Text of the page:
Uber Breach Further Stresses the Need for Breach Reporting Laws in Canada

As the year quickly comes to a close, the need for mandatory breach notification and reporting requirements in Canada couldn’t be clearer. After Canadians were left in the dark for quite some time on the impact of the Equifax breach on Canadians’ personal data, it is once again unclear how another major breach affects Canadians – this time a year-old hack that compromised Uber customer data. Although the Office of the Privacy Commissioner of Canada (OPCC) has not yet opened a formal investigation against the ride-sharing company, the regulators have asked Uber for more information about the security breach that resulted in hackers accessing the data of 57 million users stored on a third-party cloud-based service. The information included names, email addresses and phone numbers, and although it is known that the driver’s licenses of about 600,000 U.S. drivers were taken, Uber still hasn’t provided numbers for Canadians.

Security professionals have raised alarms about Uber’s careless development team and poor security practices, while privacy advocates are raising alarms at how Uber handled the breach in the first place. It seems that Uber’s programmers uploaded security credentials to a GitHub repository – GitHub is an Amazon public cloud server where you are supposed to store open source code, not security keys. While the repository was password-protected, hackers were still able to gain access, indicating either a very weak password or the fact that the user credentials for the repository were found in a previous unrelated data breach that Uber had experienced. And even though Uber specifically promised regulators that it would use two-factor authentication on services like GitHub, it clearly failed to implement that promise.

The hackers are two individuals who claim they were paid a $100,000 ransom to keep the breach quiet. Uber said it does not believe individual riders need to take any action given the breach, as they have seen no evidence of fraud or misuse tied to the incident

Authorities in the United States have launched investigations into the breach. For example, New York’s state Attorney General has confirmed it has opened an investigation into the breach, with state laws requiring companies to give notice if data is stolen. The company also faces potentially higher than usual fines from British authorities because the firm did not promptly disclose the hack as required by laws in the U.K. Canada, however, does not have laws requiring disclosure of data breaches, as draft regulations amending PIPEDA on this very point have not been finalized. When they are, not will the new rules require reporting breaches to the OPCC and notifying individuals, but organizations who fail to do so, or who don’t maintain detailed records of data breaches, could face significant fines.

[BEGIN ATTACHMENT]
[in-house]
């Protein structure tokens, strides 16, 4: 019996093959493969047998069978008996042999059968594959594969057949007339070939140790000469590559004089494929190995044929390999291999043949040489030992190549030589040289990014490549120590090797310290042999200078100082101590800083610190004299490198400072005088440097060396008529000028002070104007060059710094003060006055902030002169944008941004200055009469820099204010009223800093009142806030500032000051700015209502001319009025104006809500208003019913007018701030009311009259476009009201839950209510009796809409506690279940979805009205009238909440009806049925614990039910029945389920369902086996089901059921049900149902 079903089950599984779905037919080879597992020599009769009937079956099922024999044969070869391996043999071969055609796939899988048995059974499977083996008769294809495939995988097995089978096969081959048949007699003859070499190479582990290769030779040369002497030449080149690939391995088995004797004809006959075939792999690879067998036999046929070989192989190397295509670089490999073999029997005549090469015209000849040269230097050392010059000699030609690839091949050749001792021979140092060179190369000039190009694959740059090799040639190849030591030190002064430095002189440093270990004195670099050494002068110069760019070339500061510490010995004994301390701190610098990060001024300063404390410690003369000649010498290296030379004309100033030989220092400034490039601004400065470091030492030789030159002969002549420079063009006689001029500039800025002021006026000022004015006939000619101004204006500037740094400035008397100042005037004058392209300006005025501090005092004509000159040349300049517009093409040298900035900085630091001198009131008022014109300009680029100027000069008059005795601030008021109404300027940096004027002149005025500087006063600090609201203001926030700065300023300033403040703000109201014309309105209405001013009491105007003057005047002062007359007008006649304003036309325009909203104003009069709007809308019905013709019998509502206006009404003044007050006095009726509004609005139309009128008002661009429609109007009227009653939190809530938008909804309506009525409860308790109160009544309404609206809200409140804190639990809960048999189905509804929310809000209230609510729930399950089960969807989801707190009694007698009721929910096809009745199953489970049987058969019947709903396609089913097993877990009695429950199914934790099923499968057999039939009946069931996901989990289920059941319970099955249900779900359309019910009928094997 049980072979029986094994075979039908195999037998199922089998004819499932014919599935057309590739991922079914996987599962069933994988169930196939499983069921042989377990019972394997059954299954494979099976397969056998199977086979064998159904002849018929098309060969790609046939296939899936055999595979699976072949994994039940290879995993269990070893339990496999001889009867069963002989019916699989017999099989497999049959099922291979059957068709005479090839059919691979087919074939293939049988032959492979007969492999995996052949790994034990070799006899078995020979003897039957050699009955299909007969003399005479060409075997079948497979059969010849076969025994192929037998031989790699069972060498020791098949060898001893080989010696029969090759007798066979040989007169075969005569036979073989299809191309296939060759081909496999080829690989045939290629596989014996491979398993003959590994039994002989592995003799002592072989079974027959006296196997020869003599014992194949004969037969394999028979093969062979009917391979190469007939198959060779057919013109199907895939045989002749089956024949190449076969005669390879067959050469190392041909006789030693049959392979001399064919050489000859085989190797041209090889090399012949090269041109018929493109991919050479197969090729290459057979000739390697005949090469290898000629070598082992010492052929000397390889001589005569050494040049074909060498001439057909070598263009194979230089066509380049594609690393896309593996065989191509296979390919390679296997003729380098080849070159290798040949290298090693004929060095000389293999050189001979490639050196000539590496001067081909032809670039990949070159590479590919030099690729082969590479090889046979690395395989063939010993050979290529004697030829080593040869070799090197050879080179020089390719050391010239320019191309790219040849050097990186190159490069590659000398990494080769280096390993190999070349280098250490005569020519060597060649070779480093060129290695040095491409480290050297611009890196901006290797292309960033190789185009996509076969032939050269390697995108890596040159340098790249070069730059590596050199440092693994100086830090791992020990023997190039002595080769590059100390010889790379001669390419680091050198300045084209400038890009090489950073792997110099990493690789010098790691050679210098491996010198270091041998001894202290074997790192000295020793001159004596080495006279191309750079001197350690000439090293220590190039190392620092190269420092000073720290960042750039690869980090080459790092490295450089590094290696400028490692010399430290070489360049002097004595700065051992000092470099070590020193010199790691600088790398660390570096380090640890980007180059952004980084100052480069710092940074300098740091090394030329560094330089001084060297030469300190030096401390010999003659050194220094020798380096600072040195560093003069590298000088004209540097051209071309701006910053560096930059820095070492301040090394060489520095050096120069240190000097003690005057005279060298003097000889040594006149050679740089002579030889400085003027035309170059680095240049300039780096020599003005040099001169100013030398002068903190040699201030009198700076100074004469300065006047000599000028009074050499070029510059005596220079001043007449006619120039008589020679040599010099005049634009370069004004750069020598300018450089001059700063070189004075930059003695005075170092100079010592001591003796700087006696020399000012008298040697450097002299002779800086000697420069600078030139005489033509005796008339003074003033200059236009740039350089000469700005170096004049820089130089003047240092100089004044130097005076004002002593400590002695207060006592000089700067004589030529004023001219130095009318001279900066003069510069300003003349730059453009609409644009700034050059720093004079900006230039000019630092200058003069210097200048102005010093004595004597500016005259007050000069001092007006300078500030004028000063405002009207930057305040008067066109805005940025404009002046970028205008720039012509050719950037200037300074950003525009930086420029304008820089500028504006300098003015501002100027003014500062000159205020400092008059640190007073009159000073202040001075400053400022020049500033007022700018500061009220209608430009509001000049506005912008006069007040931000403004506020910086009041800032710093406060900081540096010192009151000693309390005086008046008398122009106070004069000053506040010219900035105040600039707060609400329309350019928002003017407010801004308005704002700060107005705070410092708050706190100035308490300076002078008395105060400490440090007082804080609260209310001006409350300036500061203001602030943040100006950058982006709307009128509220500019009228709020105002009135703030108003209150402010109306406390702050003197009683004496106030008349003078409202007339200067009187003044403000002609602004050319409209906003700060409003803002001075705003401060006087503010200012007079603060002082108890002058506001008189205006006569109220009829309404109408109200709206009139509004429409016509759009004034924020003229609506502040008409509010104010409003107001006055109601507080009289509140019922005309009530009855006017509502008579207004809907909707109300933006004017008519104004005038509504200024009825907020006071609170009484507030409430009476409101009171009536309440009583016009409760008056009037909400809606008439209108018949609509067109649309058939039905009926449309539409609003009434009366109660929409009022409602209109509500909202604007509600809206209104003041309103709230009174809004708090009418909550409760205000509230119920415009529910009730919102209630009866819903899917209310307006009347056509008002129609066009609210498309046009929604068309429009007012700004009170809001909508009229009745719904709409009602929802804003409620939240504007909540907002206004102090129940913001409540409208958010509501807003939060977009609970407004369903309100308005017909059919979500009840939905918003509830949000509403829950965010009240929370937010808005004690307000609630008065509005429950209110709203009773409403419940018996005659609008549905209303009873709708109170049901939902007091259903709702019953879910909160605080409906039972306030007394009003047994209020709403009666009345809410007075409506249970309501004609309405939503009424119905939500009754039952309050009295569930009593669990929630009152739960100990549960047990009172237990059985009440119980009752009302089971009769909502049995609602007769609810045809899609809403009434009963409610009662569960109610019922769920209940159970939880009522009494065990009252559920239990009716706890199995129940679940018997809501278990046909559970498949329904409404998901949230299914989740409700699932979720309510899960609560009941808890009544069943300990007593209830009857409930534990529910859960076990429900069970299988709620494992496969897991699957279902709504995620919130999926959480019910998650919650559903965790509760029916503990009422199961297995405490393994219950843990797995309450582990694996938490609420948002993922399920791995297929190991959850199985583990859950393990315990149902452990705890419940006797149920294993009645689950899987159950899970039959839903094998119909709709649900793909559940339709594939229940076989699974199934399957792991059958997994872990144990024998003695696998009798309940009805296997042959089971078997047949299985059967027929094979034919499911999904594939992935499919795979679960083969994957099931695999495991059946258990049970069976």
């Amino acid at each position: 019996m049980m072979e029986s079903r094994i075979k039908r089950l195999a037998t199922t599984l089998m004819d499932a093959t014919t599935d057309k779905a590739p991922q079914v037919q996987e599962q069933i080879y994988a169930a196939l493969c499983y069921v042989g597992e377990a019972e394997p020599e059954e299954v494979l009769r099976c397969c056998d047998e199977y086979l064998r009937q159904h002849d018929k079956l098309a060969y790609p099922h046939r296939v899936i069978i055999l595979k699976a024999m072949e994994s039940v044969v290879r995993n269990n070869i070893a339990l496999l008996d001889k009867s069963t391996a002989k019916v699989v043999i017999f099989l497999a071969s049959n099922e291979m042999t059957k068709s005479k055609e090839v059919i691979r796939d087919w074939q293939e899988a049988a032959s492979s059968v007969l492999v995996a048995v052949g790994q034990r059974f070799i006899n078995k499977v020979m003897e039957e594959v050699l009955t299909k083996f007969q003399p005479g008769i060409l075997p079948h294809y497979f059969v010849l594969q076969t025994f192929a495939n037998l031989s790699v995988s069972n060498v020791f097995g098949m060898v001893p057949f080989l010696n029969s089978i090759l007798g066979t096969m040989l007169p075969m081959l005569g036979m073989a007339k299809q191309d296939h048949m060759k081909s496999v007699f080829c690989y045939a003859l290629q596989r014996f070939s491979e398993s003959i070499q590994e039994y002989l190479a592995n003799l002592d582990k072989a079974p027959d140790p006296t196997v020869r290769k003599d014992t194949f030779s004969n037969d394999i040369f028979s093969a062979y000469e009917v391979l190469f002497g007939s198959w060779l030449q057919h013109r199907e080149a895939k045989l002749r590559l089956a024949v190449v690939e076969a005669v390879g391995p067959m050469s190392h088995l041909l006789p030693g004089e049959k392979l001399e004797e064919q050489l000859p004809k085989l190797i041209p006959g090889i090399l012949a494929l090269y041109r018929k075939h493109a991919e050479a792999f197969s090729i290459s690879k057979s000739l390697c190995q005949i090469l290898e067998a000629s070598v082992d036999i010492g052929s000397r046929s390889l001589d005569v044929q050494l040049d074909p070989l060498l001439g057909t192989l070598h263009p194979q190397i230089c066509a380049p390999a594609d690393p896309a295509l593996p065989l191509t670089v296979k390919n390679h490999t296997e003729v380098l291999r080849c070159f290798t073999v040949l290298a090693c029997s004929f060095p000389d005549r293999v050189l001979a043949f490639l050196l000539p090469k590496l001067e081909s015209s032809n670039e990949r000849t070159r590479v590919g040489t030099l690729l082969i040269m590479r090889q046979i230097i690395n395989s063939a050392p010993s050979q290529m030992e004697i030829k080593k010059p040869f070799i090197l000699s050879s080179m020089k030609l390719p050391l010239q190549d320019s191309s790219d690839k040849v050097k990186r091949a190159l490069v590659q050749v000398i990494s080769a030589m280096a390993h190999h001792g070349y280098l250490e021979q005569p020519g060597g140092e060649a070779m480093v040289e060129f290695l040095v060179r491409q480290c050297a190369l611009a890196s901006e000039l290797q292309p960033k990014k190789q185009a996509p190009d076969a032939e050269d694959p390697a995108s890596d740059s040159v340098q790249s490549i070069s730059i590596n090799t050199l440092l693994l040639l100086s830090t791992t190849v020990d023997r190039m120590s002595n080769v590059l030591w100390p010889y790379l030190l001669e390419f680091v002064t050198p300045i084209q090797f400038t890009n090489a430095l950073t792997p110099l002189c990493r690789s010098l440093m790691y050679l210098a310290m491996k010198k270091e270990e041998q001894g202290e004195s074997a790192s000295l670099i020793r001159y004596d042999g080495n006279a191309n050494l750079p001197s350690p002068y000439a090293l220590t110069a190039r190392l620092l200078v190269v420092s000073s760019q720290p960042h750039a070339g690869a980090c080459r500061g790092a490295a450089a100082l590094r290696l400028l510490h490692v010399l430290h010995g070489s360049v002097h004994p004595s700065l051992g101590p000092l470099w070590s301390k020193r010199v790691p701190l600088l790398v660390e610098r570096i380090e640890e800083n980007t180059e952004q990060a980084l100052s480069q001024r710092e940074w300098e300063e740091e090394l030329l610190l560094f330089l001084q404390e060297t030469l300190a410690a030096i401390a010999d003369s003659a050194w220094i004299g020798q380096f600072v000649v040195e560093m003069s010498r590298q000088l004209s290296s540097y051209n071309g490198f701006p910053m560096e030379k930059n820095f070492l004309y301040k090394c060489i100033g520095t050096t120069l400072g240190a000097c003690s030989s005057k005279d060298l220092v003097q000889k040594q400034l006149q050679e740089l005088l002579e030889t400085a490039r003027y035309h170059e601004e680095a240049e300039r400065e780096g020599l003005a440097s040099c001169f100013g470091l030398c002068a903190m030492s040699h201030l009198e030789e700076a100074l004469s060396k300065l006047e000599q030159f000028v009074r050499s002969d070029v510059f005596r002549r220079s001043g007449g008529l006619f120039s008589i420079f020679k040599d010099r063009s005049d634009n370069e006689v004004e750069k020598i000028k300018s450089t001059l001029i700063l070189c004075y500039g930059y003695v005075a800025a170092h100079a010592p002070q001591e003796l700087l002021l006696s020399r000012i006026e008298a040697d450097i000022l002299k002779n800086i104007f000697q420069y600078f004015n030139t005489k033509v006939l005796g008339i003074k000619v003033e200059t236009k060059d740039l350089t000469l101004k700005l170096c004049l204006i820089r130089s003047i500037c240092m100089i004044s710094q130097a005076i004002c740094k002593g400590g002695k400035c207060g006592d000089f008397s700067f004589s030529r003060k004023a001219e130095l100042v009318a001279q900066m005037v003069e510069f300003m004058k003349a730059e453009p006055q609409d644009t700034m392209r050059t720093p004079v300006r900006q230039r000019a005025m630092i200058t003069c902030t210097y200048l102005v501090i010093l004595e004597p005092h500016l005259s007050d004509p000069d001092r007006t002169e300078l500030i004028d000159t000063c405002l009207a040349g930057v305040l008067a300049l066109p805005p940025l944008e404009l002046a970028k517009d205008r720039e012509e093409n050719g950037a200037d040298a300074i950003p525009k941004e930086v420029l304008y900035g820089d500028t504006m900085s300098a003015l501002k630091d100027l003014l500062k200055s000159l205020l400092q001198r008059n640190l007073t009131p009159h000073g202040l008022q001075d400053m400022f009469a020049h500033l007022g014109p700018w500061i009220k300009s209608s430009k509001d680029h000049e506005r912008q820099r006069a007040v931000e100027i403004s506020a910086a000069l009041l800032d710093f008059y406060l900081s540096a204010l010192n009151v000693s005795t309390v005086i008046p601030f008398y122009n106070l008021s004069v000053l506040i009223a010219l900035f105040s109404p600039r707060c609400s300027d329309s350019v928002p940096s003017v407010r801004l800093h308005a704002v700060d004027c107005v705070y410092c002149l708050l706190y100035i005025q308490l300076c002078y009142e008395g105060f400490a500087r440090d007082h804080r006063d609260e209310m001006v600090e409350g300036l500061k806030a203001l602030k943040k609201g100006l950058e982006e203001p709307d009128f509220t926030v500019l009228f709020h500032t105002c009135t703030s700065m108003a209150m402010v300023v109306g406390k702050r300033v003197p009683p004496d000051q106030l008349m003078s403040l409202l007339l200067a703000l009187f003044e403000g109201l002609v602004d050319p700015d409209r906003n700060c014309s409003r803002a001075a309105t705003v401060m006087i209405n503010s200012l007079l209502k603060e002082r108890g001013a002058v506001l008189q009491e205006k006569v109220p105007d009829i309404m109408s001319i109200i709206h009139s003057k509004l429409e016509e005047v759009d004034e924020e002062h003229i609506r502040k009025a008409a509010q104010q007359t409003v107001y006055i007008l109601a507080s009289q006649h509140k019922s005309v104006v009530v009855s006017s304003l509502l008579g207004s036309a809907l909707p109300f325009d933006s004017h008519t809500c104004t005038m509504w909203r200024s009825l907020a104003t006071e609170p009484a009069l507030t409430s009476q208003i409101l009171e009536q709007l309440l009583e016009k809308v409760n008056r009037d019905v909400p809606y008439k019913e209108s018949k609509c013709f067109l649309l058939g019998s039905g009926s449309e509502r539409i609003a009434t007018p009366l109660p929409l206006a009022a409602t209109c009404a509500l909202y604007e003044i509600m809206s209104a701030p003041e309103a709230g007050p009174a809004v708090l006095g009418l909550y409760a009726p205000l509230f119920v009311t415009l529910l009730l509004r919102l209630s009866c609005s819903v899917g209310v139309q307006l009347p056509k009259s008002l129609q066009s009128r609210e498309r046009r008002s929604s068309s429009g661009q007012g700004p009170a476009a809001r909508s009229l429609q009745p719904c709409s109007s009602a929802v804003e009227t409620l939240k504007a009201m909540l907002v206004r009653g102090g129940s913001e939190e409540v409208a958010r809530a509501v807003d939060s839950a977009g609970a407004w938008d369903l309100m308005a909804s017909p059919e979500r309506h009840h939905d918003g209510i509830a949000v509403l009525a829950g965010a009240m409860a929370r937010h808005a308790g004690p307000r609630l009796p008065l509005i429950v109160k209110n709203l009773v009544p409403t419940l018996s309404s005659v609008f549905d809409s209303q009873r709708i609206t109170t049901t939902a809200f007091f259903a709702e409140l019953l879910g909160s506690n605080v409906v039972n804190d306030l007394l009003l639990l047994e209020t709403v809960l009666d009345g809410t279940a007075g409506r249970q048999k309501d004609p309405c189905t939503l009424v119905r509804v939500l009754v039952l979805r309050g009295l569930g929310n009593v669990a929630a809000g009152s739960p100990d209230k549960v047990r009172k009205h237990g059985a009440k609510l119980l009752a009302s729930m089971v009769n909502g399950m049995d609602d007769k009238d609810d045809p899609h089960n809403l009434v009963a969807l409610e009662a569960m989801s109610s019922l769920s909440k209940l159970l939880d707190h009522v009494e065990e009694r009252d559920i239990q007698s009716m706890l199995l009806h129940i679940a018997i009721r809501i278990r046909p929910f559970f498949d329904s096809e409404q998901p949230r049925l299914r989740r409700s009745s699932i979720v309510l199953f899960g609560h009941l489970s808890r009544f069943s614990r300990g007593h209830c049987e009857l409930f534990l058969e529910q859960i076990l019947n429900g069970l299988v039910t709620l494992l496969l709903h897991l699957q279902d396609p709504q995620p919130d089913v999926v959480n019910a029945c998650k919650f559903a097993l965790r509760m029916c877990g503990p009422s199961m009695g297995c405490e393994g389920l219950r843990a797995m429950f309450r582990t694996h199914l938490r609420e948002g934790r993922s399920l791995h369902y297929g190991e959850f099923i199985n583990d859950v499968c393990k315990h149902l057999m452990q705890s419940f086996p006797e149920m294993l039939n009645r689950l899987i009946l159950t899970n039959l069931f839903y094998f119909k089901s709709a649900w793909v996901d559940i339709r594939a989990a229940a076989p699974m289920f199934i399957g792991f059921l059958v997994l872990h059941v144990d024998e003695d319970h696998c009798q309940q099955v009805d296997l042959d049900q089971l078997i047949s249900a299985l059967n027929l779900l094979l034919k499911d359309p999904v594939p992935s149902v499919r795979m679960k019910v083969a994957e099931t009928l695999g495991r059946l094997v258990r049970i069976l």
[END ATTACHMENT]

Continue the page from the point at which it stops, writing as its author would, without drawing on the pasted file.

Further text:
Demonstrating accountability and Being upfront about a data breach tends to retain customer trust, but clearly, reputational damage isn’t enough to force organizations to be transparent about a data breach. When something goes really bad, there is a human tendency to want to cover up – fear of the repercussions can quickly win over doing the right thing. Organizations are just the human beings involved ofcourse. Uber’s new CEO certainly got it right in confronting this breach head on. The company has let go of two employees who led the response to the hack, including Uber’s Chief Security Officer. And as expected, numerous class action lawsuits are being filed against Uber. Hopefully the breach notification and reporting rules coming to Canada will result in responsible breach management and response, as well as transparency for consumer on the risks to their privacy.

It is impossible to ensure that data breaches don’t happen, so companies need to be prepared for when they do, including how to communicate with the regulators and their customers. For assistance with your breach response plans, contact PRIVATECH.

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